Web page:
At first, Madoff specialized in over-the-counter stocks – stocks with small-companies that didn’t trade on the exchange. He was a wholesaler. He bought and sold these small stocks to brokers all by phone. He was not into the technology that kept up to date prices. Therefore, he was able to write up his own quotes making him successful in the “under the counter” market (Bandler & Varchaver 2009). Ironically, he became respect as the “pioneer in electronic trading” (Bandler & Varchaver 2009). In 1971, Madoff helped launch National Association of Securities Dealers Automated Quotations (NASDAQ), a primitive computer system that listed bids and offers in order to create quotes for trading (Bandler & Varchaver 2009 & Bernard Madoff.biography). He also served as the president of the board of directors for NASDAQ (Bernard Madoff.biography).

What is a Ponzi Scheme?

The Beginning of Ponzi

A few years before launching NASDAQ, in the 1960s, Bernard began accepting investors beginning his journey into his Ponzi scheme (Bandler & Varchaver 2009). He conned his investors into using his “investing strategy” that he based off of the split-strike conversion approach, which eventually became known as fraudulent (Bandler & Varchaver 2009). Basically, he promised that their money would in the long run pay out a high dividend (Bandlet & Varchaver 2009).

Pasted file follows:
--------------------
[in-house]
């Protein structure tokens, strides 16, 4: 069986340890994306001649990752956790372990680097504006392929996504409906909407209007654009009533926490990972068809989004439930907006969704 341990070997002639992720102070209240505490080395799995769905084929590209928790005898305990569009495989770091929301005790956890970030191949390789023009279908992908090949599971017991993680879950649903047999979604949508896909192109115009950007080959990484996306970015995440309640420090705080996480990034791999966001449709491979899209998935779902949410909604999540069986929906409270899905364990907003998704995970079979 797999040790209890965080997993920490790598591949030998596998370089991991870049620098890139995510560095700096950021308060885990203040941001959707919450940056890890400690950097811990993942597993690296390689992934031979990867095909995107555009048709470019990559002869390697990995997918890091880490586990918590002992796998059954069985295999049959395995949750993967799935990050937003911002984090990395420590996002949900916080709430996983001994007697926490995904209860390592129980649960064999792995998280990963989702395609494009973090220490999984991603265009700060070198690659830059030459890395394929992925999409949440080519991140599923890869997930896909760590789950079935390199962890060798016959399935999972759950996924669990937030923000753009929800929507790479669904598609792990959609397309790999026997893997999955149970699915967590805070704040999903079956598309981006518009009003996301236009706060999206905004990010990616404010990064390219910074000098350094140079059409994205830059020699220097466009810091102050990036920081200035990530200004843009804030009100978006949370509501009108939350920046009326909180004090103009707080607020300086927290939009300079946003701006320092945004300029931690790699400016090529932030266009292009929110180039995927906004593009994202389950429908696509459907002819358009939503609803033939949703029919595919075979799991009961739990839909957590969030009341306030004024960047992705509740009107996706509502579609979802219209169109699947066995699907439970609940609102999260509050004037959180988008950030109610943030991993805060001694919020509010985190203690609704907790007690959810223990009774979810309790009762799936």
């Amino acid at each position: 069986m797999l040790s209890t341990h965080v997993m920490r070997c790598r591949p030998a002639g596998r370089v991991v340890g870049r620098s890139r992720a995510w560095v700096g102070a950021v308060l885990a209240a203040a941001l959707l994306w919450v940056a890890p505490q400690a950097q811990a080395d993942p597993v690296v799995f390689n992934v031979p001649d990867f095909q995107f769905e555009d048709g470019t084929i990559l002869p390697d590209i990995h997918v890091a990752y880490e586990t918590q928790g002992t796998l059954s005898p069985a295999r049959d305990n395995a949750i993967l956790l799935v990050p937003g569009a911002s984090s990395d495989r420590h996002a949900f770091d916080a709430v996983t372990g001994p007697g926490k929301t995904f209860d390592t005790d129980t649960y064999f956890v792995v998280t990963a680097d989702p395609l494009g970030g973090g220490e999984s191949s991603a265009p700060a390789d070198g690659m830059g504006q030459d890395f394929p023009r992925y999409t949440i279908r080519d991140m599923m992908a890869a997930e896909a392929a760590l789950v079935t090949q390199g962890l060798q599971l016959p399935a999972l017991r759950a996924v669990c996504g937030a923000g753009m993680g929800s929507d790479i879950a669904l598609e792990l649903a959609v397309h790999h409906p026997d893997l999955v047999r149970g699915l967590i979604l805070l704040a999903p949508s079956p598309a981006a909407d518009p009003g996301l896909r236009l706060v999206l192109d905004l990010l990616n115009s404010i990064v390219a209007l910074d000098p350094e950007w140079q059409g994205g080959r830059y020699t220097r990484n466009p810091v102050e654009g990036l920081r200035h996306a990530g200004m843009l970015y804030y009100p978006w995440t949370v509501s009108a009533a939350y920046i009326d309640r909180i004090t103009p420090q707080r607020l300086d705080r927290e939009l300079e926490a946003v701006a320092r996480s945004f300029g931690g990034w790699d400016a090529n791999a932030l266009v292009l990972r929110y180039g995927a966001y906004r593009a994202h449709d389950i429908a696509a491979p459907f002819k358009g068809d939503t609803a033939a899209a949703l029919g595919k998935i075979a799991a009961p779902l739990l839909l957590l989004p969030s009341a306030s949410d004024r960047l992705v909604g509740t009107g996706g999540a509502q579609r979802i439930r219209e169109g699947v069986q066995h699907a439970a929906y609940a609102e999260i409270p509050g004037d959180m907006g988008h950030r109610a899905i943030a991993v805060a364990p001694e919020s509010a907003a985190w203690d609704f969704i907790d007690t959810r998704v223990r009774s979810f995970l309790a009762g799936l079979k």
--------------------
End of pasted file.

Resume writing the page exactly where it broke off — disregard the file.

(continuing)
Bernie (as everyone called him) had two and a half floors of business. Floor 19 was where trading happened, floor 18 was where his software programmers worked, and half of floor 17 was where his fraud took place (Bandler & Varchaver 2009). Madoff hired a young man named Frank DiPascali to run his 17th floor. Also hired were paper pushers and clerks to keep account of his lavish scheme. There was also a locked room where Bernard’s dated IBM computer server was stored along with piles of trading statements (Bandler & Varchaver 2009). The AS/400 system that was used showed thousands of “trades” that had never really been made (Bandler & Varchaver 2009). The illegal business on floor 17 was kept secret from those on floors 18 and 19. Although employees knew Bernard Madoff had business on that floor, they didn’t know the details (Bandler & Varchaver 2009).

Evading Detection

During the 16 years that Madoff defrauded his investors, there were those that voiced that he was involved in fraud. From June 1992 to the day Madoff confessed, SEC was alerted six times. Also, two articles were written and published in reputable publications questioning the consistent returns (United States Securities and Exchange Commission Office of Inspector General). SEC would start an investigation, but never conducted one thoroughly. Madoff was always there to refute their suspicions. Ever when SEC knew things were not adding up, they still did not investigate further; they just accepted his lies for truth. (Bandler & Varchaver 2009 & Liberto 2009). After Madoff confessed and a thorough investigation happened, a 450-page report was written up detailing everything that the previous investigations had failed to do (Liberto 2009).